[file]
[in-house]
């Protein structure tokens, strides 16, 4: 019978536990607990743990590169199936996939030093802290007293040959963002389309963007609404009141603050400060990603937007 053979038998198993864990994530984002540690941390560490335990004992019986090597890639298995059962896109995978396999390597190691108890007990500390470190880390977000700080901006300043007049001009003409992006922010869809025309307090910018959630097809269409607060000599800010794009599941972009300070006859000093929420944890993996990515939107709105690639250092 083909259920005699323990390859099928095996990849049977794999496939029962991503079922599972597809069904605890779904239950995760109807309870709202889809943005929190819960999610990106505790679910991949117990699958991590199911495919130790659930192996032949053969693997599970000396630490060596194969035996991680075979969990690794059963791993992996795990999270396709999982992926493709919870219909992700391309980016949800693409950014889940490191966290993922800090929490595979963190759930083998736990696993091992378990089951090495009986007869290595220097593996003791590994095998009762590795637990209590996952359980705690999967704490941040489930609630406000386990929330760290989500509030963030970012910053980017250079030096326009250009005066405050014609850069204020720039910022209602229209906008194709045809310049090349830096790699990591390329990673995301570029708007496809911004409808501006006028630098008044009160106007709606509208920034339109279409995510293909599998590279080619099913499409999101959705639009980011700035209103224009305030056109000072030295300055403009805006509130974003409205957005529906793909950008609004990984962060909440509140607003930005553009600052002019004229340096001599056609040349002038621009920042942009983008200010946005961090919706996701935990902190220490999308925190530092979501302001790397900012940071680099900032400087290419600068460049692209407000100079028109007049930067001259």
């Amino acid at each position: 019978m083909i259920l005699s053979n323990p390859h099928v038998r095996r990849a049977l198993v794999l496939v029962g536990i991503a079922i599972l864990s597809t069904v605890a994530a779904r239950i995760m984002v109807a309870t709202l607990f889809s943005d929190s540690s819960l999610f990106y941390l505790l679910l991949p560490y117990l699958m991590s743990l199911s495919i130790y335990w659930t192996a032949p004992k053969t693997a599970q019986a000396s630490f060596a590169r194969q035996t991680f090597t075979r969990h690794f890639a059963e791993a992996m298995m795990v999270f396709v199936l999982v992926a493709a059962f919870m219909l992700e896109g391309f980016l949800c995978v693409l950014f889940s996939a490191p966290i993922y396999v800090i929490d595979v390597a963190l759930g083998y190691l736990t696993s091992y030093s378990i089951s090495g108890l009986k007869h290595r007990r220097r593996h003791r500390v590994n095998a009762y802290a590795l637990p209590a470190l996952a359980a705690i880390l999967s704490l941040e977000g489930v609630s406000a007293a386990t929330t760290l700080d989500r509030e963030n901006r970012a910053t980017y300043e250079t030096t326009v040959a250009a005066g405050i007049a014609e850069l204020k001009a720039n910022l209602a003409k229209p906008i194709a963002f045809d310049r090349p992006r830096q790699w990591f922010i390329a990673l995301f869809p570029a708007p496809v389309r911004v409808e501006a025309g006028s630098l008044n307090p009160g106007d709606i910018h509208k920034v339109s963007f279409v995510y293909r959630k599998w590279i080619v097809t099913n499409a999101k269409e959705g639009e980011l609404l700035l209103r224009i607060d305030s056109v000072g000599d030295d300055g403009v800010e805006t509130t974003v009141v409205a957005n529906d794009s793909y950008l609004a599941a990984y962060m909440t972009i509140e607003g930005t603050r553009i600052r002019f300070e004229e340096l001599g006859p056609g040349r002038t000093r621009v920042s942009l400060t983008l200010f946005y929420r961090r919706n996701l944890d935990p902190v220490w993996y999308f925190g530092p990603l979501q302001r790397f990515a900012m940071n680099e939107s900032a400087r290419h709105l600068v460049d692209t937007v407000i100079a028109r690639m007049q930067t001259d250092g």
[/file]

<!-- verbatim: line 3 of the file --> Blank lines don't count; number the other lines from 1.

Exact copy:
């Amino acid at each position: 019978m083909i259920l005699s053979n323990p390859h099928v038998r095996r990849a049977l198993v794999l496939v029962g536990i991503a079922i599972l864990s597809t069904v605890a994530a779904r239950i995760m984002v109807a309870t709202l607990f889809s943005d929190s540690s819960l999610f990106y941390l505790l679910l991949p560490y117990l699958m991590s743990l199911s495919i130790y335990w659930t192996a032949p004992k053969t693997a599970q019986a000396s630490f060596a590169r194969q035996t991680f090597t075979r969990h690794f890639a059963e791993a992996m298995m795990v999270f396709v199936l999982v992926a493709a059962f919870m219909l992700e896109g391309f980016l949800c995978v693409l950014f889940s996939a490191p966290i993922y396999v800090i929490d595979v390597a963190l759930g083998y190691l736990t696993s091992y030093s378990i089951s090495g108890l009986k007869h290595r007990r220097r593996h003791r500390v590994n095998a009762y802290a590795l637990p209590a470190l996952a359980a705690i880390l999967s704490l941040e977000g489930v609630s406000a007293a386990t929330t760290l700080d989500r509030e963030n901006r970012a910053t980017y300043e250079t030096t326009v040959a250009a005066g405050i007049a014609e850069l204020k001009a720039n910022l209602a003409k229209p906008i194709a963002f045809d310049r090349p992006r830096q790699w990591f922010i390329a990673l995301f869809p570029a708007p496809v389309r911004v409808e501006a025309g006028s630098l008044n307090p009160g106007d709606i910018h509208k920034v339109s963007f279409v995510y293909r959630k599998w590279i080619v097809t099913n499409a999101k269409e959705g639009e980011l609404l700035l209103r224009i607060d305030s056109v000072g000599d030295d300055g403009v800010e805006t509130t974003v009141v409205a957005n529906d794009s793909y950008l609004a599941a990984y962060m909440t972009i509140e607003g930005t603050r553009i600052r002019f300070e004229e340096l001599g006859p056609g040349r002038t000093r621009v920042s942009l400060t983008l200010f946005y929420r961090r919706n996701l944890d935990p902190v220490w993996y999308f925190g530092p990603l979501q302001r790397f990515a900012m940071n680099e939107s900032a400087r290419h709105l600068v460049d692209t937007v407000i100079a028109r690639m007049q930067t001259d250092g």